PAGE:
Top row: Jeffrey Panettiere, Mercedes MacAlpine and Arthur Volanth with Fatima and Khatera Mohammad and Sheila Cox. Bottom row: Aisha, Nabila, and Momain Mohammad.
Just like the Three Kings’ origin story, the day revolved around small miracles like that one. Before the event, librarians packed hundreds of bags with toys that the Peabody donated when it closed for renovations in 2020. When a performance from Movimiento Cultural Afro-Continental fell through (it has been rescheduled for March 22, which celebrates the end of slavery in Puerto Rico), Panettiere brought out a vintage record player that it has been using for monthly listening sessions inside the library. For the second year in a row, Fashionista Vintage & Variety came through with costumes.
And despite a surge in Covid-19 cases that librarians talked about in hushed, clipped tones as they set up, masked smiles abounded. Close to the end of the 90-minute event, eight-year-old Luis Espinal Peralta’s peals of delight—“oh snap, it’s a stegosaurus egg!”—bounced over the gathering, weightless.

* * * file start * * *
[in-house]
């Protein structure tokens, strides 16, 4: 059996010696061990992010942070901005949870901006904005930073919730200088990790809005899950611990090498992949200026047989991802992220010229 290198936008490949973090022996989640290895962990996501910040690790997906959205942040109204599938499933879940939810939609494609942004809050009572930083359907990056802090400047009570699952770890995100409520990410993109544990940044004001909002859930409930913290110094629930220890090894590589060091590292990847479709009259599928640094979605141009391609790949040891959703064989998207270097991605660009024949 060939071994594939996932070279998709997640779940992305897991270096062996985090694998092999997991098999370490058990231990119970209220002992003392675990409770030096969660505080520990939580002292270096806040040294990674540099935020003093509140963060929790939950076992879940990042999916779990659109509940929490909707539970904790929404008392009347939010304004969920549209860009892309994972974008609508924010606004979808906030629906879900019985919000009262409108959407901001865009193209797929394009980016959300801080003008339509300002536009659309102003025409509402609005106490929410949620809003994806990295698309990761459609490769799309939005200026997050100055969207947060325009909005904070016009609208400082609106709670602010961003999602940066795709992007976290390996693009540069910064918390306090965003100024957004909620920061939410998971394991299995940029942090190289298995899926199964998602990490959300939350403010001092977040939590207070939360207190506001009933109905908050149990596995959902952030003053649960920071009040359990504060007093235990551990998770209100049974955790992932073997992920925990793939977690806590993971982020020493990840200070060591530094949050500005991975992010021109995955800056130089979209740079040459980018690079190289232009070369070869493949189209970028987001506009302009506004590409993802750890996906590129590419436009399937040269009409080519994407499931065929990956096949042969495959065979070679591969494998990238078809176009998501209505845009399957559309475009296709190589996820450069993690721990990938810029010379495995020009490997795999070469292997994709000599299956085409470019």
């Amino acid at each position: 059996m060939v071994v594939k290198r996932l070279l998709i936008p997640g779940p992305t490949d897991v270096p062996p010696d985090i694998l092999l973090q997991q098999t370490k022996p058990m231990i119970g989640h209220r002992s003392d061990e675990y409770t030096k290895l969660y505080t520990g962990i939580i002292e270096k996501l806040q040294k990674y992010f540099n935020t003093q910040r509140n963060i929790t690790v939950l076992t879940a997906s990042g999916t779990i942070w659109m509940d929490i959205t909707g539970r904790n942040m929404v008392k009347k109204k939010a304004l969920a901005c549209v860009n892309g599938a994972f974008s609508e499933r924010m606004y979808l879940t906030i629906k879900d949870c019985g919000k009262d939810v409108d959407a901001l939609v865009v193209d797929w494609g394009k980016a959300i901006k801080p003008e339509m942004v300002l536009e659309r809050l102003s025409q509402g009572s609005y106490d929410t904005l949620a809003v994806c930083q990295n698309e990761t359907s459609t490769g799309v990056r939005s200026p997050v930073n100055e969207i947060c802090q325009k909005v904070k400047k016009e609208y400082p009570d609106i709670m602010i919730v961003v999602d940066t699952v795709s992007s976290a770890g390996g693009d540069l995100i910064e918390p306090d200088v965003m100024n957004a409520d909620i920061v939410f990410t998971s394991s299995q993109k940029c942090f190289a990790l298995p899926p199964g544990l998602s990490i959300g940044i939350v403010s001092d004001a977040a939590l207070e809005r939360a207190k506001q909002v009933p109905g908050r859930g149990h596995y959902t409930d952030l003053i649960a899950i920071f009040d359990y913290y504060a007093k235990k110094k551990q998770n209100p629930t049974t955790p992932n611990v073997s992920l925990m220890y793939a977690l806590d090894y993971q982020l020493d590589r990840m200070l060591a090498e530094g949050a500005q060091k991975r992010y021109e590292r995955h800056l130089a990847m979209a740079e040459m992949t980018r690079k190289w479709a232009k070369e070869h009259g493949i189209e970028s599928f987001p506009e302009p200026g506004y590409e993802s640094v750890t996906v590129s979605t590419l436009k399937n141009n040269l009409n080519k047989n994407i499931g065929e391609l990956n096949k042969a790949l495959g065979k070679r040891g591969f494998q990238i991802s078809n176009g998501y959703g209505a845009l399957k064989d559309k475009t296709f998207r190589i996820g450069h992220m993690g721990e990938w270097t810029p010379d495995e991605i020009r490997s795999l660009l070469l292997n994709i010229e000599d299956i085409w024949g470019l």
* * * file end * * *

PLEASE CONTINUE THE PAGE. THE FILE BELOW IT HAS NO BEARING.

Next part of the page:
“I’ve never seen a dinosaur egg before,” he said seriously after regaining his composure. “I’ve been studying dinosaurs in school. I’m gonna watch this egg until it hatches.”
Leslie and Brian Brown with their kids Lesmari, who is eight, and Dominic, who is four.
Looking around with her kids and husband in tow, Leslie Brown didn’t take any of it for granted. Now a community health organizer in the Hill, Brown was born in Puerto Rico and grew up in Bridgeport. In the midst of the pandemic, “we need as much happiness as we can find,” she said.
Thursday, that came in the form of her children Lesmari and Dominic, so besotted with their new toys that they pulled out at least one dinosaur for a photo.
“I’m really happy to see the community being culturally sensitive,” she said. As cases rose this week “I was really happy to hear that they [the library] didn’t cancel, because we need this joy.”